If Jesus, on being removed from the cross, was indeed still alive, the services of a healer would clearly have been required. Even if he were dead, a healer is likely to have been present, if only as a "forlorn hope'. And there were no more esteemed healers in the Holy Land at the time than the Essenes. According to our scenario a mock Crucifixion on private ground was arranged, with Pilate's collusion, by certain of Jesus's supporters. More specifically it would have been arranged not primarily by "adherents of the message', but by adherents to the bloodline immediate family, in other words, and/or other aristocrats and/or members of an inner circle. These individuals may well have had Essene connections or have been Essenes themselves. To the "adherents of the message', however the "rank and file' of Jesus's following, epitomised by Simon Peter the stratagem would not have been divulged. On being carried to Joseph of Arimathea's tomb, Jesus would have required medical attention, for which an Essene healer would have been present. And afterwards, when the tomb was found to be vacant, an emissary would again have been necessary an emissary unknown to the "rank and file' disciples. This emissary would have had to reassure the unsuspecting "adherents of the message', to act as intermediary between Jesus and his following and to forestall charges of graverobbing or grave desecration against the Romans, which might have provoked dangerous civic disturbances. Whether this scenario was accurate or not, it seemed to us fairly clear that Jesus was as closely associated with the Essenes as he was with the Zealots. At first this might seem somewhat odd, for the Zealots and the Essenes are often imagined to have been incompatible. The Zealots were aggressive, violent, militaristic, not averse to assassination and terrorism. The Essenes, in contrast, are frequently depicted as divorced from political issues, quietist, pacifist and gentle. In actual fact, however, the Zealots included numerous Essenes in their ranks for the Zealots were not a sect but a political faction. As a political faction they drew support not only from the anti Roman Pharisees, but from the Essenes as well who could be as aggressively nationalistic as anyone else.

The association of the Zealots and the Essenes is especially evident in the writings of Josephus, from whom much of the available information on Palestine at the time derives. Joseph ben Matthias was born into the Judaic nobility in A.D. 3 7. On the outbreak of the revolt in A.D. 66 he was appointed governor of Galilee, where he assumed command of the forces aligned against the Romans. As a military commander he seems to have proved signally inept, and was promptly captured by the Roman Emperor Vespasian. Thereupon he turned Quisling. Taking the Romanised name of Flavius Josephus, he became a Roman citizen, divorced his wife and married a Roman heiress, and accepted lavish gifts from the Roman emperor -which included a private apartment in the imperial palace, as well as land confiscated from Jews in the Holy Land. Around the time of his death in A.D. 100, his copious chronicles of the period began to appear.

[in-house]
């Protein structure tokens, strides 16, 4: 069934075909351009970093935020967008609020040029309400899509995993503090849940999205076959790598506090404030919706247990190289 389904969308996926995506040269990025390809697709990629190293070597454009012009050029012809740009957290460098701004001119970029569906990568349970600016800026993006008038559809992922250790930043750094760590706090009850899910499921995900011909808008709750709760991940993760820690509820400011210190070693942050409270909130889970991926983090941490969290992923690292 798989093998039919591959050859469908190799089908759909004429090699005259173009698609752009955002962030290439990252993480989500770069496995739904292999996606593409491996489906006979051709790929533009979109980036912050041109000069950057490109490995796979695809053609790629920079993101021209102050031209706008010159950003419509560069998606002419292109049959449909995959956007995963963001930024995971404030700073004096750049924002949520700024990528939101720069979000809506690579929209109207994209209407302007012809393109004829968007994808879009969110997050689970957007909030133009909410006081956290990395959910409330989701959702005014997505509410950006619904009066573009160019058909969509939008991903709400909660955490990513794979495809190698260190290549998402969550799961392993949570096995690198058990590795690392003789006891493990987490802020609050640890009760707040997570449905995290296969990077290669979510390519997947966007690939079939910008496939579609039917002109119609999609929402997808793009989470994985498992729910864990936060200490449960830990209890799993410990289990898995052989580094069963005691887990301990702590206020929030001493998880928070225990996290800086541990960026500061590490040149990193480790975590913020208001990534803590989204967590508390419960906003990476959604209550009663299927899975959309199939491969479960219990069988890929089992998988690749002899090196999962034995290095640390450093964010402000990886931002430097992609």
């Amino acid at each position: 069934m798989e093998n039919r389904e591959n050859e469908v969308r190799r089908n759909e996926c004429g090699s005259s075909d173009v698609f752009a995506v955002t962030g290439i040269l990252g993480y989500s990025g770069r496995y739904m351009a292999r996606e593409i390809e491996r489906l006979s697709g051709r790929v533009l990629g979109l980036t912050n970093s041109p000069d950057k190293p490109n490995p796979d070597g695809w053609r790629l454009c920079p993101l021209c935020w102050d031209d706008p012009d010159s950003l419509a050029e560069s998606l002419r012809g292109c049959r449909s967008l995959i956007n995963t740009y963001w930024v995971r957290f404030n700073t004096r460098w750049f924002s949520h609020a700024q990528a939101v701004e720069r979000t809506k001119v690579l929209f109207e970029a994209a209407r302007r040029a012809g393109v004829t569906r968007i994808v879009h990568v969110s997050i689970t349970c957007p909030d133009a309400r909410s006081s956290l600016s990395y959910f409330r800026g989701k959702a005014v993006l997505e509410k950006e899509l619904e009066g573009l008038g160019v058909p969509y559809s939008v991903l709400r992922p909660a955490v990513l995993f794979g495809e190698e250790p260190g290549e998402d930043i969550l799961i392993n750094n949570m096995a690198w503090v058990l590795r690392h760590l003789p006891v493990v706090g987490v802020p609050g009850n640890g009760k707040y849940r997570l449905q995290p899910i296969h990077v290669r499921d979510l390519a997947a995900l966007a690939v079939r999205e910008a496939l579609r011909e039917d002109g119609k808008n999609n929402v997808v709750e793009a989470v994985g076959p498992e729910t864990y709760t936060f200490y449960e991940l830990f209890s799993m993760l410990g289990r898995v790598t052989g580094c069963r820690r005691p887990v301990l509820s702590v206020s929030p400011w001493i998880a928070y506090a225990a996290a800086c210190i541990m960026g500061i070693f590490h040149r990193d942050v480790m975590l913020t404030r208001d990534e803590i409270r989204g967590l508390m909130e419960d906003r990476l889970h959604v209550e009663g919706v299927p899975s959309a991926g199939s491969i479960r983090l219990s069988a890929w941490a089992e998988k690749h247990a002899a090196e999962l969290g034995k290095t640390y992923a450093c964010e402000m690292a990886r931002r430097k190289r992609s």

In The Jewish War Josephus offers a detailed account of the revolt between A.D. 66 and 74. Indeed, it was from Josephus that subsequent historians learned most about that disastrous insurrection, the sack of Jerusalem and the razing of the Temple. And Josephus's work also contains the only account of the fall, in A.D. 74, of the fortress of Masada, situated at the south-western corner of the Dead Sea. Like Montsegur some twelve hundred years later Masada has come to symbolise tenacity, heroism and martyrdom in defence of a lost cause. Like Montsegur it continued to resist the invader long after virtually all other organised resistance had ceased. While the rest of Palestine collapsed beneath the Roman onslaught, Masada continued to be impregnable. At last, in A.D. 74, the position of the fortress became untenable. After sustained bombardment with heavy siege machinery, the Romans installed a ramp which put them into a position to breach the de fences On the night of April 15th they prepared for a general assault. On that same night the 960 men, women, and children within the fortress committed suicide en masse. When the Romans burst through the gate the following morning, they found only corpses amid the flames. Josephus himself accompanied the Roman troops who entered the husk of Masada on the morning of April 16th. He claims to have witnessed the carnage personally. And he claims to have interviewed three survivors of the debacle a woman and two children who supposedly hid in the conduits beneath the fortress while the rest of the garrison killed themselves. From these survivors Josephus reports that he obtained a detailed account of what had transpired the night before.